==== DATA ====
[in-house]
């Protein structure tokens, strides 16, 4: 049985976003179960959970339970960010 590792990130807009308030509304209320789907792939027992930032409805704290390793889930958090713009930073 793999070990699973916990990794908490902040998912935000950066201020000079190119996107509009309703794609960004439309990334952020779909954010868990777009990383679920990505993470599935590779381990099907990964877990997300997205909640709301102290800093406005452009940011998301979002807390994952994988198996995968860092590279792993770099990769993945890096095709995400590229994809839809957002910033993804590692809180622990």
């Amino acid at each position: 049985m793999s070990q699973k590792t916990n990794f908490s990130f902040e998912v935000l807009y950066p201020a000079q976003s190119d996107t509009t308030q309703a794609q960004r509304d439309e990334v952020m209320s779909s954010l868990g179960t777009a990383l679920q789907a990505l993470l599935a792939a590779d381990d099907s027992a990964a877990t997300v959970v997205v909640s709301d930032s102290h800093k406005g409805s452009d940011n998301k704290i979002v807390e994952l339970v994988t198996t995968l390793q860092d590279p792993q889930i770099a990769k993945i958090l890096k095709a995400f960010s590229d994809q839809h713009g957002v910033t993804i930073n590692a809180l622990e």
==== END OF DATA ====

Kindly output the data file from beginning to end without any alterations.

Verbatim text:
[in-house]
């Protein structure tokens, strides 16, 4: 049985976003179960959970339970960010 590792990130807009308030509304209320789907792939027992930032409805704290390793889930958090713009930073 793999070990699973916990990794908490902040998912935000950066201020000079190119996107509009309703794609960004439309990334952020779909954010868990777009990383679920990505993470599935590779381990099907990964877990997300997205909640709301102290800093406005452009940011998301979002807390994952994988198996995968860092590279792993770099990769993945890096095709995400590229994809839809957002910033993804590692809180622990």
């Amino acid at each position: 049985m793999s070990q699973k590792t916990n990794f908490s990130f902040e998912v935000l807009y950066p201020a000079q976003s190119d996107t509009t308030q309703a794609q960004r509304d439309e990334v952020m209320s779909s954010l868990g179960t777009a990383l679920q789907a990505l993470l599935a792939a590779d381990d099907s027992a990964a877990t997300v959970v997205v909640s709301d930032s102290h800093k406005g409805s452009d940011n998301k704290i979002v807390e994952l339970v994988t198996t995968l390793q860092d590279p792993q889930i770099a990769k993945i958090l890096k095709a995400f960010s590229d994809q839809h713009g957002v910033t993804i930073n590692a809180l622990e």